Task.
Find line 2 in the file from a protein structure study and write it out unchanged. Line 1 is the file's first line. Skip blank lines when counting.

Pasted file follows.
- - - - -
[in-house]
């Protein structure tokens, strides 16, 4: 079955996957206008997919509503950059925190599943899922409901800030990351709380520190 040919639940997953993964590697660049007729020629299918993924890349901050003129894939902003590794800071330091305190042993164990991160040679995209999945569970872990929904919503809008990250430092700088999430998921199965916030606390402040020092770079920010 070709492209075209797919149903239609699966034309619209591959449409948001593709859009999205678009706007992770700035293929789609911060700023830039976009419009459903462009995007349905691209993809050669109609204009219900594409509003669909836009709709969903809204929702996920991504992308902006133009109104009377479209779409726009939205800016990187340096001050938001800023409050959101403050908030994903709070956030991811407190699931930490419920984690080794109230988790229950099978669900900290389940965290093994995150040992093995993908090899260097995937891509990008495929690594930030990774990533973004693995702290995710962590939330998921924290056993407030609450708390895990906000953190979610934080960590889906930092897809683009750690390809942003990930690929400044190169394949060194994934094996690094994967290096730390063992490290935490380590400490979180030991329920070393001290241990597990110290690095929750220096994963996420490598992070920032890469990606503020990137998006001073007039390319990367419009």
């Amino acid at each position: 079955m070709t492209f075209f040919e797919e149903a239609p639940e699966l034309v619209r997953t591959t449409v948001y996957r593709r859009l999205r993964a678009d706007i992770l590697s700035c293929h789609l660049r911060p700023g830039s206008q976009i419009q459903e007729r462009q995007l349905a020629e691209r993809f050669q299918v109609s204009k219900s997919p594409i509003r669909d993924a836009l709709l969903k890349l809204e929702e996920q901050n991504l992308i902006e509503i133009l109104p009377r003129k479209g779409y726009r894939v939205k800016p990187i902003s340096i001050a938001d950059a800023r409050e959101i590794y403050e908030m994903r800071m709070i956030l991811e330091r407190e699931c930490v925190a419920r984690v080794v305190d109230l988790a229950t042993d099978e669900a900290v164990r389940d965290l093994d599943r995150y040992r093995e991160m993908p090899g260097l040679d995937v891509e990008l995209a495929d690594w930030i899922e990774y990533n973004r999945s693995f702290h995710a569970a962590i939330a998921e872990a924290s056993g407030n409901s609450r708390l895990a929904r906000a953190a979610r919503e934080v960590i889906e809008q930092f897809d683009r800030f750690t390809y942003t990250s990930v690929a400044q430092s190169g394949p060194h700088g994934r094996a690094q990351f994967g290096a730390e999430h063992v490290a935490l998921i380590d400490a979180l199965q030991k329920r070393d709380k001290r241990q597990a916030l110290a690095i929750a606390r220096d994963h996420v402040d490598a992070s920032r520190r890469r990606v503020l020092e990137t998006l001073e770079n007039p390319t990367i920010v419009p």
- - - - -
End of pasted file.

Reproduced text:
């Protein structure tokens, strides 16, 4: 079955996957206008997919509503950059925190599943899922409901800030990351709380520190 040919639940997953993964590697660049007729020629299918993924890349901050003129894939902003590794800071330091305190042993164990991160040679995209999945569970872990929904919503809008990250430092700088999430998921199965916030606390402040020092770079920010 070709492209075209797919149903239609699966034309619209591959449409948001593709859009999205678009706007992770700035293929789609911060700023830039976009419009459903462009995007349905691209993809050669109609204009219900594409509003669909836009709709969903809204929702996920991504992308902006133009109104009377479209779409726009939205800016990187340096001050938001800023409050959101403050908030994903709070956030991811407190699931930490419920984690080794109230988790229950099978669900900290389940965290093994995150040992093995993908090899260097995937891509990008495929690594930030990774990533973004693995702290995710962590939330998921924290056993407030609450708390895990906000953190979610934080960590889906930092897809683009750690390809942003990930690929400044190169394949060194994934094996690094994967290096730390063992490290935490380590400490979180030991329920070393001290241990597990110290690095929750220096994963996420490598992070920032890469990606503020990137998006001073007039390319990367419009």